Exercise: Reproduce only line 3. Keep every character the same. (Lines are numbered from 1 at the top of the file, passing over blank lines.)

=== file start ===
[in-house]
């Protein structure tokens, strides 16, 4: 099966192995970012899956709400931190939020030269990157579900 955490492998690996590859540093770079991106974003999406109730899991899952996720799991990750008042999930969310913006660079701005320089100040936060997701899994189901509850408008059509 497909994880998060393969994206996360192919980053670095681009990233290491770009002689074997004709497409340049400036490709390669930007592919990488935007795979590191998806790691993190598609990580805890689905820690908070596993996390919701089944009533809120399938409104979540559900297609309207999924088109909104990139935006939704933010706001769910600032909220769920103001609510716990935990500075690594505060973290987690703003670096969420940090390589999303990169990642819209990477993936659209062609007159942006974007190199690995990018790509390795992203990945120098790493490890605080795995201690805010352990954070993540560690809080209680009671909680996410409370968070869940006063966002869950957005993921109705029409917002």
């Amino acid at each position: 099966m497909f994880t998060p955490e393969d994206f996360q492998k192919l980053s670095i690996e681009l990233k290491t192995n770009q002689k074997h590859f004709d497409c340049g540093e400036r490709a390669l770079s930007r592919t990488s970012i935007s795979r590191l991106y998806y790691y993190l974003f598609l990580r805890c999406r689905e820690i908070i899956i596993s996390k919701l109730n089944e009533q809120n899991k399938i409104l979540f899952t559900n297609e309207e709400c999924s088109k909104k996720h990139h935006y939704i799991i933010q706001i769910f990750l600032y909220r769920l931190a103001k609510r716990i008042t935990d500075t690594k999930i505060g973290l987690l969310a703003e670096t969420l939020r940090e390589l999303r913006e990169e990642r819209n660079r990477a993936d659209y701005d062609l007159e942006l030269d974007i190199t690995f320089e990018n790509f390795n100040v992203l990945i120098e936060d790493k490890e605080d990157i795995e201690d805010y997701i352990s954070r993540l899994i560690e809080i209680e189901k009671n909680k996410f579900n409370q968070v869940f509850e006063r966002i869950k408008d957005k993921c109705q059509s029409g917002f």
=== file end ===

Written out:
């Amino acid at each position: 099966m497909f994880t998060p955490e393969d994206f996360q492998k192919l980053s670095i690996e681009l990233k290491t192995n770009q002689k074997h590859f004709d497409c340049g540093e400036r490709a390669l770079s930007r592919t990488s970012i935007s795979r590191l991106y998806y790691y993190l974003f598609l990580r805890c999406r689905e820690i908070i899956i596993s996390k919701l109730n089944e009533q809120n899991k399938i409104l979540f899952t559900n297609e309207e709400c999924s088109k909104k996720h990139h935006y939704i799991i933010q706001i769910f990750l600032y909220r769920l931190a103001k609510r716990i008042t935990d500075t690594k999930i505060g973290l987690l969310a703003e670096t969420l939020r940090e390589l999303r913006e990169e990642r819209n660079r990477a993936d659209y701005d062609l007159e942006l030269d974007i190199t690995f320089e990018n790509f390795n100040v992203l990945i120098e936060d790493k490890e605080d990157i795995e201690d805010y997701i352990s954070r993540l899994i560690e809080i209680e189901k009671n909680k996410f579900n409370q968070v869940f509850e006063r966002i869950k408008d957005k993921c109705q059509s029409g917002f």